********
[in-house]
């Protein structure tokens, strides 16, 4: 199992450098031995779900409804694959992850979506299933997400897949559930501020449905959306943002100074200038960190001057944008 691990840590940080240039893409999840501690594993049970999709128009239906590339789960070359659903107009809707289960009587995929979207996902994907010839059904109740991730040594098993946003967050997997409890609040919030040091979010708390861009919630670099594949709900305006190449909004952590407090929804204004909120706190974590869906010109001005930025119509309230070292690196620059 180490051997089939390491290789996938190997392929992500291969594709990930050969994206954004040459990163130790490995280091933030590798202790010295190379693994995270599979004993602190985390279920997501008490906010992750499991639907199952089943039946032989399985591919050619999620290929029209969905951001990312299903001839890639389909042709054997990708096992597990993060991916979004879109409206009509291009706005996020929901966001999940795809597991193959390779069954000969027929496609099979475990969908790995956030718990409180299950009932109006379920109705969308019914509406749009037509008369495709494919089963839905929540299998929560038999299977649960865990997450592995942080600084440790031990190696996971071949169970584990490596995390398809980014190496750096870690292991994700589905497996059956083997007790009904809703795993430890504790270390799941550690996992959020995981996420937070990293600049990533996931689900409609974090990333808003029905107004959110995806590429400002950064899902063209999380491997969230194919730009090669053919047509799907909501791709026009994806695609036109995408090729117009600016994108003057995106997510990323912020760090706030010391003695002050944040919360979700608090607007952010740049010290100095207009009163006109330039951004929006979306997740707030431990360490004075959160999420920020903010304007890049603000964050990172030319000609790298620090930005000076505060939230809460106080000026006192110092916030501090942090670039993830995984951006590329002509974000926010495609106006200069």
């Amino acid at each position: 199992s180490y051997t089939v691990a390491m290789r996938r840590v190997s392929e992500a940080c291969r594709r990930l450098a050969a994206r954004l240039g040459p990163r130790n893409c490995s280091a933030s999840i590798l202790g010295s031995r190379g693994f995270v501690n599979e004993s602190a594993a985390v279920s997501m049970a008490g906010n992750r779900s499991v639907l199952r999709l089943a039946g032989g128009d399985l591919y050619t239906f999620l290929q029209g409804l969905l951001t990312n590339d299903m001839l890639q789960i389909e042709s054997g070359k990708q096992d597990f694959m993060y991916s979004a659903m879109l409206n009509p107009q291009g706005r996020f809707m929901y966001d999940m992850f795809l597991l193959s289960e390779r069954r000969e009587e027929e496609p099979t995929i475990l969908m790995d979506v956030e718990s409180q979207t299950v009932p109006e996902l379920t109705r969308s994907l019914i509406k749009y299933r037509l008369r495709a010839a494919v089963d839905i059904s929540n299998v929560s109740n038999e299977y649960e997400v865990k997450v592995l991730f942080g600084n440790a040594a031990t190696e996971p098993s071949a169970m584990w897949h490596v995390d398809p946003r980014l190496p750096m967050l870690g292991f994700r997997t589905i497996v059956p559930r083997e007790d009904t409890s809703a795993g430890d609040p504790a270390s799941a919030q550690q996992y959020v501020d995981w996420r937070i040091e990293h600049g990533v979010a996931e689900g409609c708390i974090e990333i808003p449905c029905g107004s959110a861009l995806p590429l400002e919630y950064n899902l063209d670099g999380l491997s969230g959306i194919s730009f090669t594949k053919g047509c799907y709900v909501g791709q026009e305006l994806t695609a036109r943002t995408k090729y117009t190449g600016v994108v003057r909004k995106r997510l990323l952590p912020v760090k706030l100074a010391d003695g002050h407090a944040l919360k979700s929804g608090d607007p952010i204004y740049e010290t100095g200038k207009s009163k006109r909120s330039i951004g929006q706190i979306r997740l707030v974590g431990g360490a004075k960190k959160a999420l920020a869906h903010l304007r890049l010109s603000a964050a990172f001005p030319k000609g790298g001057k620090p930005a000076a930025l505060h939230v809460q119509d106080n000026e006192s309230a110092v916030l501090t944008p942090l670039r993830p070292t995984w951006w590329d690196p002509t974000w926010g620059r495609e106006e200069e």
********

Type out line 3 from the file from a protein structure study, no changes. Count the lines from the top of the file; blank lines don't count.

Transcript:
């Amino acid at each position: 199992s180490y051997t089939v691990a390491m290789r996938r840590v190997s392929e992500a940080c291969r594709r990930l450098a050969a994206r954004l240039g040459p990163r130790n893409c490995s280091a933030s999840i590798l202790g010295s031995r190379g693994f995270v501690n599979e004993s602190a594993a985390v279920s997501m049970a008490g906010n992750r779900s499991v639907l199952r999709l089943a039946g032989g128009d399985l591919y050619t239906f999620l290929q029209g409804l969905l951001t990312n590339d299903m001839l890639q789960i389909e042709s054997g070359k990708q096992d597990f694959m993060y991916s979004a659903m879109l409206n009509p107009q291009g706005r996020f809707m929901y966001d999940m992850f795809l597991l193959s289960e390779r069954r000969e009587e027929e496609p099979t995929i475990l969908m790995d979506v956030e718990s409180q979207t299950v009932p109006e996902l379920t109705r969308s994907l019914i509406k749009y299933r037509l008369r495709a010839a494919v089963d839905i059904s929540n299998v929560s109740n038999e299977y649960e997400v865990k997450v592995l991730f942080g600084n440790a040594a031990t190696e996971p098993s071949a169970m584990w897949h490596v995390d398809p946003r980014l190496p750096m967050l870690g292991f994700r997997t589905i497996v059956p559930r083997e007790d009904t409890s809703a795993g430890d609040p504790a270390s799941a919030q550690q996992y959020v501020d995981w996420r937070i040091e990293h600049g990533v979010a996931e689900g409609c708390i974090e990333i808003p449905c029905g107004s959110a861009l995806p590429l400002e919630y950064n899902l063209d670099g999380l491997s969230g959306i194919s730009f090669t594949k053919g047509c799907y709900v909501g791709q026009e305006l994806t695609a036109r943002t995408k090729y117009t190449g600016v994108v003057r909004k995106r997510l990323l952590p912020v760090k706030l100074a010391d003695g002050h407090a944040l919360k979700s929804g608090d607007p952010i204004y740049e010290t100095g200038k207009s009163k006109r909120s330039i951004g929006q706190i979306r997740l707030v974590g431990g360490a004075k960190k959160a999420l920020a869906h903010l304007r890049l010109s603000a964050a990172f001005p030319k000609g790298g001057k620090p930005a000076a930025l505060h939230v809460q119509d106080n000026e006192s309230a110092v916030l501090t944008p942090l670039r993830p070292t995984w951006w590329d690196p002509t974000w926010g620059r495609e106006e200069e």